Tony Connelly tells Derry Chamber : ‘Stakes are very high’ as EU set to deliver new NI Protocol proposals

Tomorrow will see the EU table proposals on the NI Protocol which will have major implications for the future of Derry, the border region and the island of Ireland, RTÉ Europe correspondent Tony Connelly has told Derry’s Chamber of Commerce.

By Brendan McDaid
Tuesday, 12th October 2021, 1:22 pm

Maroš Šefcovi, the EU’s chief interlocutor on the NI Protocol, Mr Connelly told those gathered at the Chamber President’s annual dinner in the Everglades, “is going to bring in a bunch of proposals to the College of Commissioners - the 27 EU commissioners” on Wednesday.

The Derry journalist said: “The EC has been working on proposals that will ease the implementation of the NI Protcotol on a range of issues, firstly medicines, customs, agri-food (the movement of goods from GB to NI), and finally governance - the role the NI institutions will have in overseeing the implementation of the protocol, having some kind of purchase on how it operates. These proposals are going to be absolutely critical over the next few months, and they will be critical for what happens here in Derry, Belfast, and other parts of NI, along the border and on the island of Ireland. It’s fair to say the stakes are very high. There has been escalated tension between Britian and EU on a number of issues but none more that the NI Protocol and the Irish question. It has been a festering wound since the Protocol was negotiated in October 2019 and it has almost defined the difficult relationship between EU and UK since January 1 this year.”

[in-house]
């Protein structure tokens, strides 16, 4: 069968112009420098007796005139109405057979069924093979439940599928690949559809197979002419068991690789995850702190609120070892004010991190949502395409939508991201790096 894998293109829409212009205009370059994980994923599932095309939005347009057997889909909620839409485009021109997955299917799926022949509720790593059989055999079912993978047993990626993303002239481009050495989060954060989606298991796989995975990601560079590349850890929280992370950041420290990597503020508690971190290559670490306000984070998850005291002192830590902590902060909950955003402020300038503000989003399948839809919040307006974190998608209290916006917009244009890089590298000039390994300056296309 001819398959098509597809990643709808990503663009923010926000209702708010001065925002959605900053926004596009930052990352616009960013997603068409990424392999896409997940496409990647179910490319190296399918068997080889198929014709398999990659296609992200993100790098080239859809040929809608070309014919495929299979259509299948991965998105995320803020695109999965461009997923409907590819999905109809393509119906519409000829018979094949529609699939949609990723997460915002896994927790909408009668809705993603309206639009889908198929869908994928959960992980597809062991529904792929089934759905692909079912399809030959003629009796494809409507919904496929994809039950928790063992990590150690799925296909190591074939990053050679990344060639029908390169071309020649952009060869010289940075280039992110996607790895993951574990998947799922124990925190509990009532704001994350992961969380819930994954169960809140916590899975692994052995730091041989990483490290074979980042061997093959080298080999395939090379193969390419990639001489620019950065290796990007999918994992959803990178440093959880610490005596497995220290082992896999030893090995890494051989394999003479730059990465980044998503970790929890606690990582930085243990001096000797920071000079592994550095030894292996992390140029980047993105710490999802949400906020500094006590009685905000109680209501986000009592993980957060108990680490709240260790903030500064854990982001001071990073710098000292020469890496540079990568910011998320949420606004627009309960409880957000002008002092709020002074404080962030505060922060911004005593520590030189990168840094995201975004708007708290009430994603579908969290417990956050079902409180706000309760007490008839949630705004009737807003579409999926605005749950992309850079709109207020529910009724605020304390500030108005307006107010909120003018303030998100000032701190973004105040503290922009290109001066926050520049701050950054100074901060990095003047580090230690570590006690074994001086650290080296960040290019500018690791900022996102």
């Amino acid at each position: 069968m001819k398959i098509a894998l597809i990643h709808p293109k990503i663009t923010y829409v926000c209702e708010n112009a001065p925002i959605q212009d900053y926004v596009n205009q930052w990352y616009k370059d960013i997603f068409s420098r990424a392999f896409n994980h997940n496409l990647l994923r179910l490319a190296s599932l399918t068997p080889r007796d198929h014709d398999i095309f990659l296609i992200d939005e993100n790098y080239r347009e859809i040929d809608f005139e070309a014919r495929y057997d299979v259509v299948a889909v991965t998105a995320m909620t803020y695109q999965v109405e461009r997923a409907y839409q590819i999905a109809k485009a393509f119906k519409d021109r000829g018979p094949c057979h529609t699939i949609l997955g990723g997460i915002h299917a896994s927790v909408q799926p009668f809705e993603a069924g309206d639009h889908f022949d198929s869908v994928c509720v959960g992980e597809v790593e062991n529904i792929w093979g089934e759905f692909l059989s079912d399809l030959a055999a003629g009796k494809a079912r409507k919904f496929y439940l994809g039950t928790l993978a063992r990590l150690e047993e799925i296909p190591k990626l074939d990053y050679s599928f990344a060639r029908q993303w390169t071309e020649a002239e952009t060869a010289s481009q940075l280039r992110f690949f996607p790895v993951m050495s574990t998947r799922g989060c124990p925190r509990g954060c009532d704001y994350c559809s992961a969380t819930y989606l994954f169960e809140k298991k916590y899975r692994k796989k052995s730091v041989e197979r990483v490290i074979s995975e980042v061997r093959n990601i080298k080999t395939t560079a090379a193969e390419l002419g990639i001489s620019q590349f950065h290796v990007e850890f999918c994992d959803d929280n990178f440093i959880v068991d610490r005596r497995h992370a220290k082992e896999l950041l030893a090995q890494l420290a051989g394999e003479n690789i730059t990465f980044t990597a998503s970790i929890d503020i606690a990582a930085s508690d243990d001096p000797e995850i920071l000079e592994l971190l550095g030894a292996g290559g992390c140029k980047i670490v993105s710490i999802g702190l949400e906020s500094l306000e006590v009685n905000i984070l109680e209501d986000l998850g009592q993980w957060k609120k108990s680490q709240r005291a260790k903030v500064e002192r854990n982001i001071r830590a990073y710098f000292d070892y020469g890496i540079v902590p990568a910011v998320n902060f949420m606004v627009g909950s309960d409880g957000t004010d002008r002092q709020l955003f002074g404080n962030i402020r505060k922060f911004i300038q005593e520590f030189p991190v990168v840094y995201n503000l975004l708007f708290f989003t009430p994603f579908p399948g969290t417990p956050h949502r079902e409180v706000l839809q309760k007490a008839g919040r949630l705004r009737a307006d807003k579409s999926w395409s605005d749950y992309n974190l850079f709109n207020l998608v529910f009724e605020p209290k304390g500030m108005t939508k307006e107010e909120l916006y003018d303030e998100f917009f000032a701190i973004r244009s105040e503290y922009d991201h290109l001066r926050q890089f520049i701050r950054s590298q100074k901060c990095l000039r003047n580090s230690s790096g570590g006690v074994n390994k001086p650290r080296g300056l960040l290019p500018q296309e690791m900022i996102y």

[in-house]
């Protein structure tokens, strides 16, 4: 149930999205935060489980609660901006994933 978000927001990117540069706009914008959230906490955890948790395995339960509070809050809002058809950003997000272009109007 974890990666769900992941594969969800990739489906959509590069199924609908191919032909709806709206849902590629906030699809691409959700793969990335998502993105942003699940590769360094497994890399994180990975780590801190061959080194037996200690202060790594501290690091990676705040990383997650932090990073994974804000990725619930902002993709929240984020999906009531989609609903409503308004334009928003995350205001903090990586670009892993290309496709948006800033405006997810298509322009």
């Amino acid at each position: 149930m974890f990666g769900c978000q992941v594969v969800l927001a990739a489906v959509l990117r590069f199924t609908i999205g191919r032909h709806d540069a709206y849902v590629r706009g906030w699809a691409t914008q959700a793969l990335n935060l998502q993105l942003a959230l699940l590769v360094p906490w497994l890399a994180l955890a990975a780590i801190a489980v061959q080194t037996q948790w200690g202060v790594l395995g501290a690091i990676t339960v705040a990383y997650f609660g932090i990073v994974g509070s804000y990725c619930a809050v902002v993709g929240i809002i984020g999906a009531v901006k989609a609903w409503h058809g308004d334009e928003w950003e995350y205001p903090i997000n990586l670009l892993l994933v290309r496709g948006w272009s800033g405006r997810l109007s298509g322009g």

Mr Connelly said a range of other issues had exacerbated that. “It has not been a happy time but I think the greatest of those is the NI Protocol... there is a lot at stake in the coming days.” He broke down the four areas the EU proposals will centre on and said the Commission “has been looking at these issues in great detail since the UK presented its demand paper on July 21”.

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RTÉ Europe Editor Tony Connelly and dinner host Sarah Travers.

In Brussels there has been a decision taken, he said, that the Protocol can no longer dominate the EU-UK narrative at a time when there were major issues such as the COVID pandemic, migration, the rule of law etc to deal with. “There was a realisation that this cannot be the dominant issue that takes up all of the energy and effort and bandwidth of European policy making. That’s not to say that the EU decided that they would just give the UK what it wants on Northern Ireland, but that they would try to reduce the temperature, make this a technical question rather than a political one.”

He said the EU appeared to be focussing on pragmatic solutions that work for consumers and businesses here and technical fixes to a treaty both sides had signed up to. “The big question is, how will the UK respond?” he added.